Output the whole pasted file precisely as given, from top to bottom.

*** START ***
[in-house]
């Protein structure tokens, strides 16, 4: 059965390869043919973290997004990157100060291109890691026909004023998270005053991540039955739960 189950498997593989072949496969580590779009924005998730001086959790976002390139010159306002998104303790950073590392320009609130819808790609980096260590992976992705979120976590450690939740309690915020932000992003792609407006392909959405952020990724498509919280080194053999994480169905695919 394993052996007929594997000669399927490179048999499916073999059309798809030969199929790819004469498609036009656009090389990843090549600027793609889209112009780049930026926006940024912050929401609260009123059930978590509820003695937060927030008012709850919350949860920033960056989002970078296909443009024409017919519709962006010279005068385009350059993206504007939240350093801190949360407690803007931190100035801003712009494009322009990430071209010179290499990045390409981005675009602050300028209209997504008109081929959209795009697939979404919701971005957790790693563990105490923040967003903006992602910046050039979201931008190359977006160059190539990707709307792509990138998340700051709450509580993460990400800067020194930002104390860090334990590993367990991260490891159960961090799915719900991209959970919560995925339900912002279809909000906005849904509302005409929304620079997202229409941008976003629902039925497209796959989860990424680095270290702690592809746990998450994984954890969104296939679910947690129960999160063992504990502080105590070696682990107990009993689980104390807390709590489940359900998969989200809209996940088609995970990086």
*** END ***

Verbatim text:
[in-house]
């Protein structure tokens, strides 16, 4: 059965390869043919973290997004990157100060291109890691026909004023998270005053991540039955739960 189950498997593989072949496969580590779009924005998730001086959790976002390139010159306002998104303790950073590392320009609130819808790609980096260590992976992705979120976590450690939740309690915020932000992003792609407006392909959405952020990724498509919280080194053999994480169905695919 394993052996007929594997000669399927490179048999499916073999059309798809030969199929790819004469498609036009656009090389990843090549600027793609889209112009780049930026926006940024912050929401609260009123059930978590509820003695937060927030008012709850919350949860920033960056989002970078296909443009024409017919519709962006010279005068385009350059993206504007939240350093801190949360407690803007931190100035801003712009494009322009990430071209010179290499990045390409981005675009602050300028209209997504008109081929959209795009697939979404919701971005957790790693563990105490923040967003903006992602910046050039979201931008190359977006160059190539990707709307792509990138998340700051709450509580993460990400800067020194930002104390860090334990590993367990991260490891159960961090799915719900991209959970919560995925339900912002279809909000906005849904509302005409929304620079997202229409941008976003629902039925497209796959989860990424680095270290702690592809746990998450994984954890969104296939679910947690129960999160063992504990502080105590070696682990107990009993689980104390807390709590489940359900998969989200809209996940088609995970990086």